Devil's staircase in kinetically limited growth

GJ Ackland*

*Corresponding author for this work

Research output: Contribution to journalArticlepeer-review


The devil's staircase is a term used to describe surface or an equilibrium phase diagram in which various ordered facets or phases are infinitely closely packed as a function of some model parameter. A classic example is a one-dimensional Ising model [P. Bak and R. Bruinsma, Phys. Rev. Lett. 49, 249 (1982)] wherein long-range and short-range forces compete, and the periodicity of the gaps between minority species covers all rational values. In many physical cases, crystal growth proceeds by adding surface layers that have the lowest energy, but are then frozen in place. The emerging layered structure is not the thermodynamic ground state, but is uniquely defined by the growth kinetics. It is shown that for such a system, the grown structure tends to the equilibrium ground state via a devil's staircase traversing an infinity of intermediate phases. It would be extremely difficult to deduce the simple growth law based on measurement made on such a grown structure. ©2002 The American Physical Society.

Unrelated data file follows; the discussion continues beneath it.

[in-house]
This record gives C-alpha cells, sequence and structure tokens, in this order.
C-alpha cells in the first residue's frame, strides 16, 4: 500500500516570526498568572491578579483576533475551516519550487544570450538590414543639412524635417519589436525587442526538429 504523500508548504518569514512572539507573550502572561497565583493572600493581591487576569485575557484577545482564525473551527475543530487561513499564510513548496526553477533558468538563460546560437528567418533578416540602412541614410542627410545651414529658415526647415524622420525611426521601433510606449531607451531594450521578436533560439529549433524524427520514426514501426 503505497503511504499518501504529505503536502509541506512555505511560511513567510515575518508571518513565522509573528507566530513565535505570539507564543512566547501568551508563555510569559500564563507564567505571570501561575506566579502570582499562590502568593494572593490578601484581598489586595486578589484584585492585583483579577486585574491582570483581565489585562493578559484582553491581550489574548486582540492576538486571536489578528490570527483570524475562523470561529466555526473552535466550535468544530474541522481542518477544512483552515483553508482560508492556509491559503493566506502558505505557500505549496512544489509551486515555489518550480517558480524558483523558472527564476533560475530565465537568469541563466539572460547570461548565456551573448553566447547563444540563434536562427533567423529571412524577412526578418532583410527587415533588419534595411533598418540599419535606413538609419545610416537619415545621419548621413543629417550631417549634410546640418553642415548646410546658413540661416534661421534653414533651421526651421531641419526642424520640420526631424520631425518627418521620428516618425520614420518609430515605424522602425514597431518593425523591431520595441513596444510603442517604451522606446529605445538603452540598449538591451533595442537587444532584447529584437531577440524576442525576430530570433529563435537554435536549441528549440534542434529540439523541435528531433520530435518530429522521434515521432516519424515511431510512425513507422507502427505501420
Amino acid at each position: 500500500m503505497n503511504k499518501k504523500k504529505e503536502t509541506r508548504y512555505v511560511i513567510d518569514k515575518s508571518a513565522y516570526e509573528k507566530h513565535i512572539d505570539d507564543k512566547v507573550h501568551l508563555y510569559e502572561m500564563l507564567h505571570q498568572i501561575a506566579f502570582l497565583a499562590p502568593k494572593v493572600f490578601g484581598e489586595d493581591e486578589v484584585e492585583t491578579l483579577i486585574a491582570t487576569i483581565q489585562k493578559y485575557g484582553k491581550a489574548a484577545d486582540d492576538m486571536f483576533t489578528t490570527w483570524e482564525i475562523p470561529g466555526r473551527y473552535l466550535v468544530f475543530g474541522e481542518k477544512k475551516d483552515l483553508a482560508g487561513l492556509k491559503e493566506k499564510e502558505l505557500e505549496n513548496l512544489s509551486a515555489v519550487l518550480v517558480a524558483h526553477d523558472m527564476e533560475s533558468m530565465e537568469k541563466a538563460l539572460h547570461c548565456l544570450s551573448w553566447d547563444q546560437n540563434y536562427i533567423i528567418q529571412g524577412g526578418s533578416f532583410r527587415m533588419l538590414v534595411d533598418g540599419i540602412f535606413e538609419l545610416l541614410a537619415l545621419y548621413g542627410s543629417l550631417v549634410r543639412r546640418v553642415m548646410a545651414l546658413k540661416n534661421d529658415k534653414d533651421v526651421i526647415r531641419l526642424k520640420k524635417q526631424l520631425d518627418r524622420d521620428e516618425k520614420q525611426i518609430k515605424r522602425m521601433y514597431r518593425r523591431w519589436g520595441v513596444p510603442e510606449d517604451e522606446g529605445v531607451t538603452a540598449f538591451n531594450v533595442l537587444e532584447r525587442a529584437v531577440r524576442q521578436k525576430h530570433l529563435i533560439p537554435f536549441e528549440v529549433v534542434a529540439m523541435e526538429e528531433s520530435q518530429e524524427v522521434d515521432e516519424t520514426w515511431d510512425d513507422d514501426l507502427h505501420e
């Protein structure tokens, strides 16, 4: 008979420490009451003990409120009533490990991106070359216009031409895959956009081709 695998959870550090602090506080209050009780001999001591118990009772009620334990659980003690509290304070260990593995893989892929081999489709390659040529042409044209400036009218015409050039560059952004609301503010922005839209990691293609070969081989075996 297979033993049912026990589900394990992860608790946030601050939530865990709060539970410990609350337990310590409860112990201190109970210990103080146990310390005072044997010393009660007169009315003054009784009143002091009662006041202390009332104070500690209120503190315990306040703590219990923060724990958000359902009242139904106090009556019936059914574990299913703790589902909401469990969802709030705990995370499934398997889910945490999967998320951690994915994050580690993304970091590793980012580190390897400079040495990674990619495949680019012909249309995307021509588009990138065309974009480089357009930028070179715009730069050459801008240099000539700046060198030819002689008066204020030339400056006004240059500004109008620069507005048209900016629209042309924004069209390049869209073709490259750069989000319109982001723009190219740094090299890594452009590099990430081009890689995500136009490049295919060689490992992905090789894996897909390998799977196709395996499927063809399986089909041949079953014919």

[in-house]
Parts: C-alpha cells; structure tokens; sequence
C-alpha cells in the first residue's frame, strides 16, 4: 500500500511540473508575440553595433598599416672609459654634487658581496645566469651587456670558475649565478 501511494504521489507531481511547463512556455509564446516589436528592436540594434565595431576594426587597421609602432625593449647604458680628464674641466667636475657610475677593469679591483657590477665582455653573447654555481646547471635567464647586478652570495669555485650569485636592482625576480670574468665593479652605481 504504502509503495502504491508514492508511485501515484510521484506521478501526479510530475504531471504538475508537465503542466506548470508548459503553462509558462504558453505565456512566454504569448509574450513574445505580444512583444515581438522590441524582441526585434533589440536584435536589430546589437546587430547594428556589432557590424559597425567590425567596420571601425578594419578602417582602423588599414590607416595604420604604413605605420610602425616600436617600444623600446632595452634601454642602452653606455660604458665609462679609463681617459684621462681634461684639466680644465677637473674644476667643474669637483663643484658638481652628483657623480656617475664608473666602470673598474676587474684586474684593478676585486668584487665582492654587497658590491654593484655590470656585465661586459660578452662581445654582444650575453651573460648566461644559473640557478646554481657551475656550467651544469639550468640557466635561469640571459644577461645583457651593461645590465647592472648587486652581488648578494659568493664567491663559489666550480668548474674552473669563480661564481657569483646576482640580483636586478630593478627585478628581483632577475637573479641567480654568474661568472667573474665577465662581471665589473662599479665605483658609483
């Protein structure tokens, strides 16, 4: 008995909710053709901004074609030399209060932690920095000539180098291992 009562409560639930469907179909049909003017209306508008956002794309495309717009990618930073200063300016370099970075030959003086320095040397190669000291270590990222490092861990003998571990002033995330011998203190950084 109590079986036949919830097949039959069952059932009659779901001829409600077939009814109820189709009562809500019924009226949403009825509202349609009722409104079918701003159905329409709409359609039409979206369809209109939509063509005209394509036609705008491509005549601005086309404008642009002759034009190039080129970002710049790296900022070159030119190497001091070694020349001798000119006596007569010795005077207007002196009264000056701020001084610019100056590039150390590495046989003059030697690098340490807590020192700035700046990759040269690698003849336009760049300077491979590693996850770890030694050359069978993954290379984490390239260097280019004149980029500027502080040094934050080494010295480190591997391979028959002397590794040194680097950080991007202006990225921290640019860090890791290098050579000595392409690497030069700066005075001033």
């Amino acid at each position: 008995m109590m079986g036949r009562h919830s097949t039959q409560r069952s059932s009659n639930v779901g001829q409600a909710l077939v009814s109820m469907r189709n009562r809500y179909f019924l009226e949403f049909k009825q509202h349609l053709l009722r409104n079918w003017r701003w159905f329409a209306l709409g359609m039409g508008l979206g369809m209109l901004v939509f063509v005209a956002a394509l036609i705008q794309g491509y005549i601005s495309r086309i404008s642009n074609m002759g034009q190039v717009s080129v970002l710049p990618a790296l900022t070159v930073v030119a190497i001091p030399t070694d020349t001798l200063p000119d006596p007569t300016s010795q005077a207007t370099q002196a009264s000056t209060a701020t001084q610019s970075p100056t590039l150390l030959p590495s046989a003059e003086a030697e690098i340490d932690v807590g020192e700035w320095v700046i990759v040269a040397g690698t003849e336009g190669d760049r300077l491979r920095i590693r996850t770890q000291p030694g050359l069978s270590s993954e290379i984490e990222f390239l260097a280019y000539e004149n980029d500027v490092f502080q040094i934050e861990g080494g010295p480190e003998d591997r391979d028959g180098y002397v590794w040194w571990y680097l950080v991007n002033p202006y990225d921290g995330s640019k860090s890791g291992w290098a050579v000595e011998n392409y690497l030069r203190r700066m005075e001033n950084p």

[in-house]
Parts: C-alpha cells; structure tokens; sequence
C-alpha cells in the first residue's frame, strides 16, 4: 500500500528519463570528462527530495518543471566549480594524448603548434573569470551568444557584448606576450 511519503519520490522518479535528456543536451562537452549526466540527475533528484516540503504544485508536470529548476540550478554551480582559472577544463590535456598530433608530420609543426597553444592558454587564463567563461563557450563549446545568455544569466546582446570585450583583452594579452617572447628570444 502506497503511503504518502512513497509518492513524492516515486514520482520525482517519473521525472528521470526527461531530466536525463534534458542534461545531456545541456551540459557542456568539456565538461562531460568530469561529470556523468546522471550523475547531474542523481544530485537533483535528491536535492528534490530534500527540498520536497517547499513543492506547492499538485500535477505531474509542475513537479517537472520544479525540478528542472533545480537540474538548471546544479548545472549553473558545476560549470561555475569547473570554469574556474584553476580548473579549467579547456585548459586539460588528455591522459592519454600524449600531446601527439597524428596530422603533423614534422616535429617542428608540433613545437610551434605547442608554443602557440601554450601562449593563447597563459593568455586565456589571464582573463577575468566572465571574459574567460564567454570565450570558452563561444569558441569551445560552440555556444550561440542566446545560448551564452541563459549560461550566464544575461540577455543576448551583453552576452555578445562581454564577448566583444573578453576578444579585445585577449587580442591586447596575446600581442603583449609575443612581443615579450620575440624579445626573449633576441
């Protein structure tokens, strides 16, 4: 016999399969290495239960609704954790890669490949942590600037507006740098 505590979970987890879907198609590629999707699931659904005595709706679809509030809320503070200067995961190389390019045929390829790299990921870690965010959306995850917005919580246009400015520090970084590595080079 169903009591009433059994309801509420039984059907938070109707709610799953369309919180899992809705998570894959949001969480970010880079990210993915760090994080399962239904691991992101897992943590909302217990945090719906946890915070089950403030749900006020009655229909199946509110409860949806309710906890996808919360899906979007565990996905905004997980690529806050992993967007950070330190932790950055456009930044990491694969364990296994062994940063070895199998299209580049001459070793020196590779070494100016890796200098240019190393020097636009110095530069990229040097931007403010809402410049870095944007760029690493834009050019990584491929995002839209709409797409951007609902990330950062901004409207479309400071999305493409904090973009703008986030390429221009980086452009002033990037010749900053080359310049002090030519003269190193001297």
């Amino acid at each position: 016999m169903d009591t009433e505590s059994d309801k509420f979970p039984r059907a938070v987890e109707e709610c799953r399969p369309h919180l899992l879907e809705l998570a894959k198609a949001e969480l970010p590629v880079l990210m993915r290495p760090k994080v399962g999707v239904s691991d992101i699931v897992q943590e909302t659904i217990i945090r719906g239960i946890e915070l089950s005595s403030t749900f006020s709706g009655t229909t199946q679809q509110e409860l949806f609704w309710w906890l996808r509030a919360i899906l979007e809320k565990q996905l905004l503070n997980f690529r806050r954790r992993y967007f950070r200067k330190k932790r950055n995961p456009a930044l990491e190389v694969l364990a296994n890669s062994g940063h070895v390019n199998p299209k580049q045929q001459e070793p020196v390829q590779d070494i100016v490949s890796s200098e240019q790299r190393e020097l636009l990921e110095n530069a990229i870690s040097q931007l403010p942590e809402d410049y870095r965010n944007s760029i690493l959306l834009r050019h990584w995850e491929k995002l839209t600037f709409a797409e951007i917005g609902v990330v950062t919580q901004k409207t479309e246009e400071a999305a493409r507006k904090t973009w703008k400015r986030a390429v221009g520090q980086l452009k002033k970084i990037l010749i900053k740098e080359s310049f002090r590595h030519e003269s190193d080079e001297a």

Original languageEnglish
Article number041605
Number of pages4
JournalPhysical Review E - Statistical, Nonlinear and Soft Matter Physics
Issue number4
Publication statusPublished - Oct 2002




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